Real estate crowdfunding in Ireland is growing rapidly, with more than 5,000 developers and investors using the service to raise capital for projects ranging from new developments to affordable housing.
It’s no coincidence that it’s the Irish real estate sector that is booming, says Andrew O’Brien, managing director of The Irish Real Estate Association.
The Irish realestate market is set to triple by 2027, according to the Irish Real Property Association.
“Real estate crowdfunding has been around for a number of years now.
It’s definitely grown in the last year, and there are more and more people interested in this,” he said.
While crowdfunding has gained popularity in recent years, the process is far from foolproof.
Developers who want to raise money need to be certified by an industry regulator, and the company to which they are contributing needs to be approved by the Fianna Fáil-led Government.
“The process is a bit of a gamble,” Mr O’Brian said.
“You’ve got to be very careful about whether you have the right company and the right expertise.
It may not always be a good idea.”
There are some legitimate reasons why a developer may not have enough funding.
For one, crowdfunding can be a risky investment.
“It can be difficult to gauge what the market is going to do,” Mr Coyle said.
A developer may need to raise a large amount of capital in order to complete a project.
A project may also need to get the go-ahead from the Fíisir na nGaedhealg na Níg aireann (FENGN), the Government’s land registrar, before it can proceed.
A project that goes ahead may also have to pass the necessary regulatory checks, such as ensuring the land is available for development.
“There are other factors that are at play that might come into play if you’re building a house and you don’t have the appropriate regulatory approvals,” Mr Ní Gaedhealy said.
Investors also need more time to make a decision.
“You can’t have any of that until the end of the month,” Mr Síocháin said.
Some developers have invested a lot of time and money in developing their projects.
“Some developers do a lot to promote their projects through social media, so they get to see their projects on the market in real time,” Mr Loughlin said.
Others have not been as proactive.
“People may be afraid of raising funds,” Mr Murphy said.
“There’s not a lot you can do.”
The lack of regulatory scrutiny has made it difficult for investors to get involved in the crowdfunding process, and it’s not uncommon for a project to be funded by one developer alone, even if the developer has invested significant time and resources in it.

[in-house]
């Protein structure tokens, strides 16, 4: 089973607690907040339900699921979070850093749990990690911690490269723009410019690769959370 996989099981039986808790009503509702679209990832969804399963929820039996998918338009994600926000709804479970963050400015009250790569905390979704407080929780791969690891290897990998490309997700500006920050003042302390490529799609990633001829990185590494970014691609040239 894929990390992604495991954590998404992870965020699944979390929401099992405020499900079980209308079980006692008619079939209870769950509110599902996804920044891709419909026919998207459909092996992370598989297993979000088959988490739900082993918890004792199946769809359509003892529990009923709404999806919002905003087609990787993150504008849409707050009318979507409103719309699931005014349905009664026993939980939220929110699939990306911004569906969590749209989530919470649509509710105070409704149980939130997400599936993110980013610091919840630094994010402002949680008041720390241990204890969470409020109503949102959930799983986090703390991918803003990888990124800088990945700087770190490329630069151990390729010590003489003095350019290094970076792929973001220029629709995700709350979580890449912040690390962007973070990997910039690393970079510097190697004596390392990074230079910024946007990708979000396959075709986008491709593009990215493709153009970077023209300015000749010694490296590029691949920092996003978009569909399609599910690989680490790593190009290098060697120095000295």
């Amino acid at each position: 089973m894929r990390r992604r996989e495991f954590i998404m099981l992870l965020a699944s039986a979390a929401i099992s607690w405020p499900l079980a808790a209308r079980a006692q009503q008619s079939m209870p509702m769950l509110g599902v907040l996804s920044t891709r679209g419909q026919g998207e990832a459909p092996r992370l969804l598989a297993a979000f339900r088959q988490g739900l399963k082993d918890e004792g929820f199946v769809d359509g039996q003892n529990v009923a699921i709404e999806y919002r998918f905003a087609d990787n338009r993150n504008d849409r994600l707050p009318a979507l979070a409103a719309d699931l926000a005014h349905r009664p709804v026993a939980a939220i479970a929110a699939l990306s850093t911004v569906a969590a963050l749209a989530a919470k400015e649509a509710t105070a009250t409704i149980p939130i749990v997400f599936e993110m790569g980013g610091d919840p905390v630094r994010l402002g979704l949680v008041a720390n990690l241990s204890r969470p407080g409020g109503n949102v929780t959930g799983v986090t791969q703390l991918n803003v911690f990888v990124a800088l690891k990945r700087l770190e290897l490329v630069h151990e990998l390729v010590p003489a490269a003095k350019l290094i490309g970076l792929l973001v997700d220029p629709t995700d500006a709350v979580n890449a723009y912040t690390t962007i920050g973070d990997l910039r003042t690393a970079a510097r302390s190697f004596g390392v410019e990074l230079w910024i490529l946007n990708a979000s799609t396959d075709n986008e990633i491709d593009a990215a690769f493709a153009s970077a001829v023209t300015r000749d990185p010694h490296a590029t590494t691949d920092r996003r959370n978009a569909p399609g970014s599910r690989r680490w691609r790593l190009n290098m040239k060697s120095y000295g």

“If you’re investing in a development with no funding, it can be very difficult to know whether it’s a project that’s viable or not,” Mr Foyle said, adding that it can often be difficult for prospective investors to understand how to navigate the crowdfunding system.
“They may think they’re making an investment, but they may not know the right process or the right guidelines,” he added.
“That’s something that needs to change.”
In terms of crowdfunding, there are plenty of other potential benefits to the developer as well.
“A lot of developers will put money into the development and get the project approved through the Fáisirna Ní gaedheala nGedhealig na NGaedhales.”
These projects are much more affordable, and they provide a lot more employment for local people,” Mr Jolliffe said.
For example, Mr Coyne said, the construction of a new home is often seen as a big step forward for an area.”
Building a house is such a big commitment, and you’re looking to get that project approved in such a short period of time,” he explained.”
Once the home is built, you can go on to the next phase of the development, so it’s much easier to do.
The fact that developers can make such an investment without having to prove their involvement in the project is also good news for local communities. “
The developers who are interested in crowdfunding, they’re very keen to make sure that they’re investing with the right partners,” Mr McBride said.
The fact that developers can make such an investment without having to prove their involvement in the project is also good news for local communities.
“Real estate developers are looking at these projects as a way to get more people employed,” Mr Todt said.
It all comes down to a project’s potential for generating income, Mr Murphy agreed.
“One of the things that developers are keen on is to get people out of poverty.
If a project is going through the process and they’ve invested in the development with a large sum of money, they want to see that money go into their community.”